Under Microscope

It's another world under the microscope.

Consumerism and Social Classes

Putting aside the trivial chit chat, the most significant arguments have always been about the distribution of wealth amongst the people of the world. During these arguments, sometimes we focus on the national scale and some other times we like to focus on the family scale. No matter how much we try, a just distribution remains elusive. Is there a solution to this problem?
The first question that we need to answer is this. Who gets to do the distribution? Or even more importantly, does anybody get to enforce a wealth distribution in the first place? Many may argue that it is not just that one authority gets to enforce a wealth distribution. Wealth is almost always accumulated with at least some level of hardship. A shopkeeper may work and run their business for several years. With the right decisions and patience, they may gain significantly more wealth than the rest of the society they are trading with. However, can we pretend like their trade is taking place in some kind of economic vacuum? If the masses did not respect the shopkeeper’s right to accumulate wealth, he would not get to make all that money and keep it too. Clearly, there is an unwritten agreement between the shopkeeper and their customers. The shopkeeper agrees to procure and provide the goods at reasonable prices and ensure a fair and reliable supply chain. In return, society agrees to let the shopkeeper keep his profit. This agreement appears fair but, in some cases, it breaks down. We need to understand why and where this agreement no longer functions as intended.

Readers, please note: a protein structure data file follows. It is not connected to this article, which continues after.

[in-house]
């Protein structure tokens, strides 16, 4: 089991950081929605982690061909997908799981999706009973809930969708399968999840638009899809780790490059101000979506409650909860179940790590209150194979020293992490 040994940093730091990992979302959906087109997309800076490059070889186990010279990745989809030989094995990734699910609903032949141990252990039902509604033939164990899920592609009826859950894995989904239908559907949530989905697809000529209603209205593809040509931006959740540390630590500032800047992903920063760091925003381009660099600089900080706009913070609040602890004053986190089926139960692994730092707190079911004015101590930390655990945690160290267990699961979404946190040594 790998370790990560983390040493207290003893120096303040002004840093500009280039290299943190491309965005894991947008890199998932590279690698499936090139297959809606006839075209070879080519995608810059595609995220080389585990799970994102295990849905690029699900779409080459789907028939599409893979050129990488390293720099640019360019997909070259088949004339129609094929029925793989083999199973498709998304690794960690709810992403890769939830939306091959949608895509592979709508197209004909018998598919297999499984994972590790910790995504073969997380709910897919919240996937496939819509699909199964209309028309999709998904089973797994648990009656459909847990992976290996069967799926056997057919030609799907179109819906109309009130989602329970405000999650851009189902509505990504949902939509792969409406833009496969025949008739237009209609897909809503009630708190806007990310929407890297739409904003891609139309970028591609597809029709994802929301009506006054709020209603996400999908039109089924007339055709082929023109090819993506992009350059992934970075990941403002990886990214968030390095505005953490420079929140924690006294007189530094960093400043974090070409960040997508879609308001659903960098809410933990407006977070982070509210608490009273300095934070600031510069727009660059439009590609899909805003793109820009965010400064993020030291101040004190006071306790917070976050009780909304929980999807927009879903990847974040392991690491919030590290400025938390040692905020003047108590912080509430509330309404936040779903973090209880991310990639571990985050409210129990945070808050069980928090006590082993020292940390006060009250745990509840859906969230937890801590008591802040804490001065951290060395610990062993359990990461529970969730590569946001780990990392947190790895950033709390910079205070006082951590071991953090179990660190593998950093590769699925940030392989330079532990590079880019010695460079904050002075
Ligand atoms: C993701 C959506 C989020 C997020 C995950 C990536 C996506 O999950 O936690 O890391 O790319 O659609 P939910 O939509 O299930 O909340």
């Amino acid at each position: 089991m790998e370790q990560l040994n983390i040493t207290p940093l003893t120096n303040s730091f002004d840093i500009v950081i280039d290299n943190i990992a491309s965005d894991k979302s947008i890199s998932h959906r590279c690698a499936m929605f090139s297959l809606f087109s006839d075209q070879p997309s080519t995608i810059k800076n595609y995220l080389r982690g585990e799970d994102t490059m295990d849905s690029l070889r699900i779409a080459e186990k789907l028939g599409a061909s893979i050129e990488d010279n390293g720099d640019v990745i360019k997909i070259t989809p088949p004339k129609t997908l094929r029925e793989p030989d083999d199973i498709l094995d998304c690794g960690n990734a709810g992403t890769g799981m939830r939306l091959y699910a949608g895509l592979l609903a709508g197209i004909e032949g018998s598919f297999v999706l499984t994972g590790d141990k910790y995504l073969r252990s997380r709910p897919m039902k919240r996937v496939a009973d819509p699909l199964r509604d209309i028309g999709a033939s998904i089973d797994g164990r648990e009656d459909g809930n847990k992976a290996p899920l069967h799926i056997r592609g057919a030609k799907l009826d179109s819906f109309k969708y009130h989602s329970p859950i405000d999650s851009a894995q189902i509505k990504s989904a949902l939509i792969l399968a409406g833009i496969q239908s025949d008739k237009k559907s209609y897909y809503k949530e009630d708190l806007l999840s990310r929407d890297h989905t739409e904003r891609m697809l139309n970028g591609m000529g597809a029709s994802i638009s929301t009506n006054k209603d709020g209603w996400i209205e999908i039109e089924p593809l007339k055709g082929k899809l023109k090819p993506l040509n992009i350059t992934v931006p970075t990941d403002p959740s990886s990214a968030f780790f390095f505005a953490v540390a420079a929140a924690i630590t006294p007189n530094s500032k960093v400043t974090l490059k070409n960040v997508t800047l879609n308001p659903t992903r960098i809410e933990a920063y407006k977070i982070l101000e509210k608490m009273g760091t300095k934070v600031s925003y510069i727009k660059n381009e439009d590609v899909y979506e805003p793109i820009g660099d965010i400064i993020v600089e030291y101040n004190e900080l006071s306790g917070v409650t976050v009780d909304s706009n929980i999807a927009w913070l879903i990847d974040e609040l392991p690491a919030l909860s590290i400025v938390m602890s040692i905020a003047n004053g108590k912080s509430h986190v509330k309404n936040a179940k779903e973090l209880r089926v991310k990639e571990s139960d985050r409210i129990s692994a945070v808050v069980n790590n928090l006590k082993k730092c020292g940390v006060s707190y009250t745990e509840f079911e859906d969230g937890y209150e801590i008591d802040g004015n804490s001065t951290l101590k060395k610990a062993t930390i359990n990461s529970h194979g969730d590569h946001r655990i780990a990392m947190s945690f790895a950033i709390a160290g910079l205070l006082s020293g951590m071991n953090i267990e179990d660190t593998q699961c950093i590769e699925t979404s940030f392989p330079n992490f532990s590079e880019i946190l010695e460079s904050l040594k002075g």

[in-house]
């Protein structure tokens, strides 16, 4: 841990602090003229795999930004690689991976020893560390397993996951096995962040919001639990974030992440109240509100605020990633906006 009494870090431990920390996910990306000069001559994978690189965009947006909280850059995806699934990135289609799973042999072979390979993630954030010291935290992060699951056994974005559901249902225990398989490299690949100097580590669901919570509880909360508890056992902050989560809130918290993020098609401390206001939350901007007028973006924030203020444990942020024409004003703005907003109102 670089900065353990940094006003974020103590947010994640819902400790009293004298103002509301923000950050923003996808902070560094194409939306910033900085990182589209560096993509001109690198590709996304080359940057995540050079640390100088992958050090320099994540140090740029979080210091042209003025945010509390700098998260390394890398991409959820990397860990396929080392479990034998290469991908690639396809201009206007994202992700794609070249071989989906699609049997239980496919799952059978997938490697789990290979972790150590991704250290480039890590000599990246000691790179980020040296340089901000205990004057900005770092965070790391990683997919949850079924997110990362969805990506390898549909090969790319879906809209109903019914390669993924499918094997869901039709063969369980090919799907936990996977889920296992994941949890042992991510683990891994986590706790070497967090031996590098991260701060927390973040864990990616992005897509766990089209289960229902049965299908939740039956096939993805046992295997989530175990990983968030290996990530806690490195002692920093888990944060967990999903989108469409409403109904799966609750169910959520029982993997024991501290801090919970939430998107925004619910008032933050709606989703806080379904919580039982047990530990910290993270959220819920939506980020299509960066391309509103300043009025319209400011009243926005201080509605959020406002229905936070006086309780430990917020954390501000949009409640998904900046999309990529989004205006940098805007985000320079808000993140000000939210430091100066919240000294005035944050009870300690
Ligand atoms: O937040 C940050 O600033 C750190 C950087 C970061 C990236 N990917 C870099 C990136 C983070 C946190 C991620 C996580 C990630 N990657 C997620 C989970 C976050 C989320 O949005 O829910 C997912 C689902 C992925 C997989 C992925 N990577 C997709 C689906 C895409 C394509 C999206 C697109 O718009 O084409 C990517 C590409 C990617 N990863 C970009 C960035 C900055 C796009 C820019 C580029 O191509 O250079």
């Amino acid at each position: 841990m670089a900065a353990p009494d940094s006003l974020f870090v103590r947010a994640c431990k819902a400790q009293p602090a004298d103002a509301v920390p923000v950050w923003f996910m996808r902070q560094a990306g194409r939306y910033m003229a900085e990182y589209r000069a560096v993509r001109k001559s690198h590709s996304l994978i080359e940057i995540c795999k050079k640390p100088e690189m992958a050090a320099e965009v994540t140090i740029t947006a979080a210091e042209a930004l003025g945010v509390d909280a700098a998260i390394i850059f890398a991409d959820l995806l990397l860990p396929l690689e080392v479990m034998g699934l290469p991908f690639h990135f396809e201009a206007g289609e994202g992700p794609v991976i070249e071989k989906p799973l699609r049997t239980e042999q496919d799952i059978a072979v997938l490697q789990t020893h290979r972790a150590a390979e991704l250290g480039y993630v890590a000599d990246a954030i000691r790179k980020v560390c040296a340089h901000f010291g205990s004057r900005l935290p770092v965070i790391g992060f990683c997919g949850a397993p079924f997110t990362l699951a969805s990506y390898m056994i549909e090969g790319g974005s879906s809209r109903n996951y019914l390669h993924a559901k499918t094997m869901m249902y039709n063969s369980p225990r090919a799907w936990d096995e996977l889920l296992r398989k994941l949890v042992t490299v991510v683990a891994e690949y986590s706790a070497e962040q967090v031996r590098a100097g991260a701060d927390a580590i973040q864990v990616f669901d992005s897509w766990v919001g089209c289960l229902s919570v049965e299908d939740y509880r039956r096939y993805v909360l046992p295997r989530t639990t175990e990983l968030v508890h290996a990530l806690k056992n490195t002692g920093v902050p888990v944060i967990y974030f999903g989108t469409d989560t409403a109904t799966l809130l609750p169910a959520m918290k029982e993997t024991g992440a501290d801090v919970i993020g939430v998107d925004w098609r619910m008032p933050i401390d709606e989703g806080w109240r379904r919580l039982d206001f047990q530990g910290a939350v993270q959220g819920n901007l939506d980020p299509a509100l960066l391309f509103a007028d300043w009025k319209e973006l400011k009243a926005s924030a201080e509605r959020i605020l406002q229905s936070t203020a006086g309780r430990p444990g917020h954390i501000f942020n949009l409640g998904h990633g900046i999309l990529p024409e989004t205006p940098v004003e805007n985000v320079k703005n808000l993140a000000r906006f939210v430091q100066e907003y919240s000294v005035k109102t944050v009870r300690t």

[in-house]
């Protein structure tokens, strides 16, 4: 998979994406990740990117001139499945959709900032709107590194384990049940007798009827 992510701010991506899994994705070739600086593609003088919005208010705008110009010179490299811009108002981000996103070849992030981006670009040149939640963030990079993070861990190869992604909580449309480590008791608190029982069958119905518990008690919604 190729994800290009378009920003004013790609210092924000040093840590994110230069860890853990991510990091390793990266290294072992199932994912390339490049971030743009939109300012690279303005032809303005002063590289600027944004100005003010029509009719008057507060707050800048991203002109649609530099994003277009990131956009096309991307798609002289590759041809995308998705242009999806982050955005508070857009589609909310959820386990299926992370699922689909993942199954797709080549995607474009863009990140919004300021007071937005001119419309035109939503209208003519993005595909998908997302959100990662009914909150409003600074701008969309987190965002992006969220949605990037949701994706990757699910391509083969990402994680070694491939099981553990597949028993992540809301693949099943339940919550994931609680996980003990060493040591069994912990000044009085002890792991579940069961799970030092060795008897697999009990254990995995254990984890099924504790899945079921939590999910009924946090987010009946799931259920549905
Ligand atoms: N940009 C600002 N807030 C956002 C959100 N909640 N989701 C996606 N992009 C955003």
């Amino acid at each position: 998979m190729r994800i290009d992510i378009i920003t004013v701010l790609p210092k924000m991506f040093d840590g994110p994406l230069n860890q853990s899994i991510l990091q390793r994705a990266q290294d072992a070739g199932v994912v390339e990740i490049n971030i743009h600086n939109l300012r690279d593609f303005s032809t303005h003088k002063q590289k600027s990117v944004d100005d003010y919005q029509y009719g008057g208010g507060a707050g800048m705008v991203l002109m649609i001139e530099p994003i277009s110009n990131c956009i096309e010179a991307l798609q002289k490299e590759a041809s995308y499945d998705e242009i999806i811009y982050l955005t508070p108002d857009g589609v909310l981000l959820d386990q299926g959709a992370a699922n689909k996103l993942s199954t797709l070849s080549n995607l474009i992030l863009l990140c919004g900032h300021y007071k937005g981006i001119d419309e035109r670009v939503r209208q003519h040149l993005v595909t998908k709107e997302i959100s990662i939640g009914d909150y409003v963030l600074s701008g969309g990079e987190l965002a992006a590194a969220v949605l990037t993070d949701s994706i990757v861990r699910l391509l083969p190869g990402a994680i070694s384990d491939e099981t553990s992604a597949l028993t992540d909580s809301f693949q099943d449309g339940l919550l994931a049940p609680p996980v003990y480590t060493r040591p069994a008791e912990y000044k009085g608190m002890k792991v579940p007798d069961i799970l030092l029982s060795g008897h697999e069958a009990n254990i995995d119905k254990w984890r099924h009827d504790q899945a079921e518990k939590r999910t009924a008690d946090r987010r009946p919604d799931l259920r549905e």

We are living in a world where social class is acquired and maintained by consumption. Since commerce favors the trader, our social structure is flawed from the beginning. No equitable distribution of wealth or income can resolve this fundamental problem. People accepted that they wanted an expensive car. People accepted that they wanted the luxury handbag. After this acceptance, no social policy can level the playing field. We are programmed to make corporations thrive and their owners rich. I am in no way claiming that this is evil. Any company will work to maximize profits and minimize costs. While corporations are looking after their owners and shareholders, are we really doing what we need to do for ourselves?
We desire recognition by our peers and in general other human beings. This is what makes us happy. It certainly does not need to be about acquiring more wealth or consuming more. The power to consume has little connection to our actual self-worth. If we could convince our society into a different set of social recognition criteria, we would resolve the constant need to consume. Another option could be to isolate ourselves amongst people who understand the actual value of human beings and do not necessarily value consumption as much as advertising campaigns would like us to value.
We need to change our outlook on the world, and this is not only for personal happiness but also for the future of our planet.